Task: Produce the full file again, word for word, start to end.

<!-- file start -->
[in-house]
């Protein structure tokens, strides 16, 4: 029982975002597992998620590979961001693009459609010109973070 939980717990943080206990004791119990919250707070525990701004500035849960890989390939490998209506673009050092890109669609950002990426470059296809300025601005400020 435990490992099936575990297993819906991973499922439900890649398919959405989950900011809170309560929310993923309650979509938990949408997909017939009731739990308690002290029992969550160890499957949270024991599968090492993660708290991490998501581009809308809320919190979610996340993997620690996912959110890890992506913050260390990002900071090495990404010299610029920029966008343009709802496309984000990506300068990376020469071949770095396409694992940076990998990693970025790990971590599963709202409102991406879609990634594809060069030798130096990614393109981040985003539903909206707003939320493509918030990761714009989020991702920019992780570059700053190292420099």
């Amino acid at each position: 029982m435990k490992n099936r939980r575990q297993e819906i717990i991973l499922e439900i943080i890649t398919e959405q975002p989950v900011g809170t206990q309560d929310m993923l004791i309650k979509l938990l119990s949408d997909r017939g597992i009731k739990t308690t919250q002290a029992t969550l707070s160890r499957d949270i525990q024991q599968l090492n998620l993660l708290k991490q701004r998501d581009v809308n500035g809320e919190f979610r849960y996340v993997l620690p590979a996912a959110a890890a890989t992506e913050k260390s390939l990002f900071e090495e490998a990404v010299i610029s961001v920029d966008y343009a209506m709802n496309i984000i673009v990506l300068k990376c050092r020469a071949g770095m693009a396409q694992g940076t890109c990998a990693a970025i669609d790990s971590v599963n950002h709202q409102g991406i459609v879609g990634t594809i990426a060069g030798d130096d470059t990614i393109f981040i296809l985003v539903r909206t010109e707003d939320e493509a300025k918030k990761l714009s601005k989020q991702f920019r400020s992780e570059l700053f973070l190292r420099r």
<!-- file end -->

[in-house]
């Protein structure tokens, strides 16, 4: 029982975002597992998620590979961001693009459609010109973070 939980717990943080206990004791119990919250707070525990701004500035849960890989390939490998209506673009050092890109669609950002990426470059296809300025601005400020 435990490992099936575990297993819906991973499922439900890649398919959405989950900011809170309560929310993923309650979509938990949408997909017939009731739990308690002290029992969550160890499957949270024991599968090492993660708290991490998501581009809308809320919190979610996340993997620690996912959110890890992506913050260390990002900071090495990404010299610029920029966008343009709802496309984000990506300068990376020469071949770095396409694992940076990998990693970025790990971590599963709202409102991406879609990634594809060069030798130096990614393109981040985003539903909206707003939320493509918030990761714009989020991702920019992780570059700053190292420099």
């Amino acid at each position: 029982m435990k490992n099936r939980r575990q297993e819906i717990i991973l499922e439900i943080i890649t398919e959405q975002p989950v900011g809170t206990q309560d929310m993923l004791i309650k979509l938990l119990s949408d997909r017939g597992i009731k739990t308690t919250q002290a029992t969550l707070s160890r499957d949270i525990q024991q599968l090492n998620l993660l708290k991490q701004r998501d581009v809308n500035g809320e919190f979610r849960y996340v993997l620690p590979a996912a959110a890890a890989t992506e913050k260390s390939l990002f900071e090495e490998a990404v010299i610029s961001v920029d966008y343009a209506m709802n496309i984000i673009v990506l300068k990376c050092r020469a071949g770095m693009a396409q694992g940076t890109c990998a990693a970025i669609d790990s971590v599963n950002h709202q409102g991406i459609v879609g990634t594809i990426a060069g030798d130096d470059t990614i393109f981040i296809l985003v539903r909206t010109e707003d939320e493509a300025k918030k990761l714009s601005k989020q991702f920019r400020s992780e570059l700053f973070l190292r420099r």